YouTube star Jake Paul’s California mansion raided by FBI

YouTube star Jake Paul’s California home has been raided by an armed FBI swat team.

Several rifles were seen being taken out of the 23-year-old’s Calabasas mansion as part of an investigation into a looting spree at an Arizona shopping centre in May during George Floyd protests, authorities said.

The Las Vegas homes of Paul’s associates, nightclub promoter Arman Izadi and Andrew Leon, were also searched by the FBI but nobody was taken into custody and no arrest warrant has been issued for Paul, the agency said.

Jake Paul's home in Calabasas, California, was raided by the FBI
Image:Jake Paul’s home in Calabasas, California, was raided by the FBI
Jake Paul (L) and his brother, Logan Paul (R) are both YouTube stars
Image:Jake Paul (L) and his brother, Logan Paul (R), are both YouTube stars

Paul, whose viral YouTube videos of provocative pranks has won him more than 20 million followers, was not at home when it was searched, an FBI spokeswoman in Los Angeles said.

A spokesman for the FBI’s Phoenix office, where the mall is, said agents were “investigating allegations of criminal acts surrounding the incident at Scottsdale Fashion Square in May”.

Paul’s lawyer, Richard Schonfeld, acknowledged his client’s home was searched and promised to co-operate with the investigation but made no further comment.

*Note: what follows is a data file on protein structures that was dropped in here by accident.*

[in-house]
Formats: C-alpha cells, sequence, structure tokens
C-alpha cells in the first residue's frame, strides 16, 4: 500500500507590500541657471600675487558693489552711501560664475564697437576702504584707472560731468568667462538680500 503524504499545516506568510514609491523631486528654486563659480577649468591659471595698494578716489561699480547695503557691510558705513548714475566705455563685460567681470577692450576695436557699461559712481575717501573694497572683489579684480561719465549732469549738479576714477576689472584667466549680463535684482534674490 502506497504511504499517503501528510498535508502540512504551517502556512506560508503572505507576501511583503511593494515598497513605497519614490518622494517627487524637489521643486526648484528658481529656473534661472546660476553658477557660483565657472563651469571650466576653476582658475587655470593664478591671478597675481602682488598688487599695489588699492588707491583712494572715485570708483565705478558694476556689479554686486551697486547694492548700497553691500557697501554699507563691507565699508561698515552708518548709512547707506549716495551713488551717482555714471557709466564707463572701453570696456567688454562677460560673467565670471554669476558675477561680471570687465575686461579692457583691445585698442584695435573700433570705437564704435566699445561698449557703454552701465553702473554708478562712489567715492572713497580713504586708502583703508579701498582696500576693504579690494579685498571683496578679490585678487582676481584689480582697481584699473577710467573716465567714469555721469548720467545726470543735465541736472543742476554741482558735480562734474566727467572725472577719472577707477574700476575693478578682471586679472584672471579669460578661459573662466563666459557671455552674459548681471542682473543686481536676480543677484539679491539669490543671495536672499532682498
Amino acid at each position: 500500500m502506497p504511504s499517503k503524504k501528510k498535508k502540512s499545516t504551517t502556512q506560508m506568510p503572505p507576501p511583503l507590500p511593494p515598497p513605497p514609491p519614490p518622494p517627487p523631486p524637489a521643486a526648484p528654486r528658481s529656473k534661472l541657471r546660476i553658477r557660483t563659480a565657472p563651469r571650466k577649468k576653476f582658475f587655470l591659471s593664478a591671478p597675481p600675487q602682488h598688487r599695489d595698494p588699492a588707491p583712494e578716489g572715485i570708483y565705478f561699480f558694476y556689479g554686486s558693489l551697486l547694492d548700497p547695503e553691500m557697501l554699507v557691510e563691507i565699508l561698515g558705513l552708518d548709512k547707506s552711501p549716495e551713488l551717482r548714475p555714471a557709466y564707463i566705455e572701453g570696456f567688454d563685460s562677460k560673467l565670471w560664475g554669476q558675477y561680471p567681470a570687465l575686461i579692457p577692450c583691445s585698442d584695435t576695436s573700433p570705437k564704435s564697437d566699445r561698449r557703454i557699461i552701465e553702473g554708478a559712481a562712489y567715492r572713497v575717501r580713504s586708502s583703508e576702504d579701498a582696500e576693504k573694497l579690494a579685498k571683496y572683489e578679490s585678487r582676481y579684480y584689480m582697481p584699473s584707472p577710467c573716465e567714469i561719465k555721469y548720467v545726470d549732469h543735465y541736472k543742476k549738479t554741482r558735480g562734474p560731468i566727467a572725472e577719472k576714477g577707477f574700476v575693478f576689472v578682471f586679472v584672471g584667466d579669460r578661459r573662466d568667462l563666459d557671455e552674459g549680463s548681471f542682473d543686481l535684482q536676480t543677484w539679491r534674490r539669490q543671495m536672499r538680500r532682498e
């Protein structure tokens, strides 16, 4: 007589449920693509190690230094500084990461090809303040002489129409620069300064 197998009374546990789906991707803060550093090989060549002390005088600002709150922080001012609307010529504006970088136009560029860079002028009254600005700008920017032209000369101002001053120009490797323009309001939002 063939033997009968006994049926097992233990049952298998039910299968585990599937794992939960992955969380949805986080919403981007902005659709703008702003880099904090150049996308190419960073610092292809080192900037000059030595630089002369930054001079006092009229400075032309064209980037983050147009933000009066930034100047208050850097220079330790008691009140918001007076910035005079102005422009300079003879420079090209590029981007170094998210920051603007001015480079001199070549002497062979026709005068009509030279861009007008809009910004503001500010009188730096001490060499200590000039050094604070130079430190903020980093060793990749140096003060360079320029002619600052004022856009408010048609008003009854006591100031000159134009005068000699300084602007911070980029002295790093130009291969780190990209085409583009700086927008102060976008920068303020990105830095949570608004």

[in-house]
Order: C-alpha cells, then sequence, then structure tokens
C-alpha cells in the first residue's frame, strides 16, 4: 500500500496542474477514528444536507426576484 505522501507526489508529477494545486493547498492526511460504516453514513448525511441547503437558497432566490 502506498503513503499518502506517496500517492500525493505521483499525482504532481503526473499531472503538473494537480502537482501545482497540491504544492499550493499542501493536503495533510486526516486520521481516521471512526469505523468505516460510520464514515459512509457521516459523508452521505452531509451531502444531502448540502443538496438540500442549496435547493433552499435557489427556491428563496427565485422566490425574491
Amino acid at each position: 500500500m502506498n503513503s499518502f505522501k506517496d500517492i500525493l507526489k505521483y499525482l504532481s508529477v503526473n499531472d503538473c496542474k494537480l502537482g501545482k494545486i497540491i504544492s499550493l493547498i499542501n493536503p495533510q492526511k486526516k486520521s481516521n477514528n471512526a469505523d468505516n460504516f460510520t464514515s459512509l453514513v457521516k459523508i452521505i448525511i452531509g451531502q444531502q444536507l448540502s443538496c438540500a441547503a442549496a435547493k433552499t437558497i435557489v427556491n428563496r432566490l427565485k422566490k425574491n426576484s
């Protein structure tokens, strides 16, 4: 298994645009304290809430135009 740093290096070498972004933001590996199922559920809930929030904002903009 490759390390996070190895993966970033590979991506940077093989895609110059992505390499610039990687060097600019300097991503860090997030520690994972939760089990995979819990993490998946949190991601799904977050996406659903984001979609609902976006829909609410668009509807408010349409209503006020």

Police in Scottsdale, Arizona, said misdemeanour charges filed in June accusing Paul, Mr Izadi and Mr Leon of criminal trespass and unlawful assembly in connection with the Fashion Square “riots” were dismissed on Wednesday to allow for the FBI investigation to go ahead.

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They added that prosecutors could refile the case if warranted.

Civil disturbances in Scottsdale on 30 May stemmed from the killing of George Floyd that week.

Stores in the area, including Neiman Marcus, Anthropologie and a Mercedes Benz dealership, were damaged during the protests, police said.

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Police said Paul took part in the unrest and was present after the protest was declared an unlawful assembly.

He was also accused of illegally entering the shopping centre and remaining inside after it was closed.

The YouTuber was captured on video inside the mall documenting the unrest and Scottsdale Police said it had “received hundreds of tips and videos identifying [Paul] as a participant in the riot”.

The day after, Paul said he and his “group” were part of peaceful protests and he observed looting but did not participate in it.

Last month, Paul held a party at his Calabasas home despite gatherings being prohibited due to coronavirus, prompting anger from the city’s mayor.

Mark Gibson

Graduates in Northwestern University, Evanston, Illinois 1990. Move to Los Angeles California in 2004. Specialized in Internet journalism.

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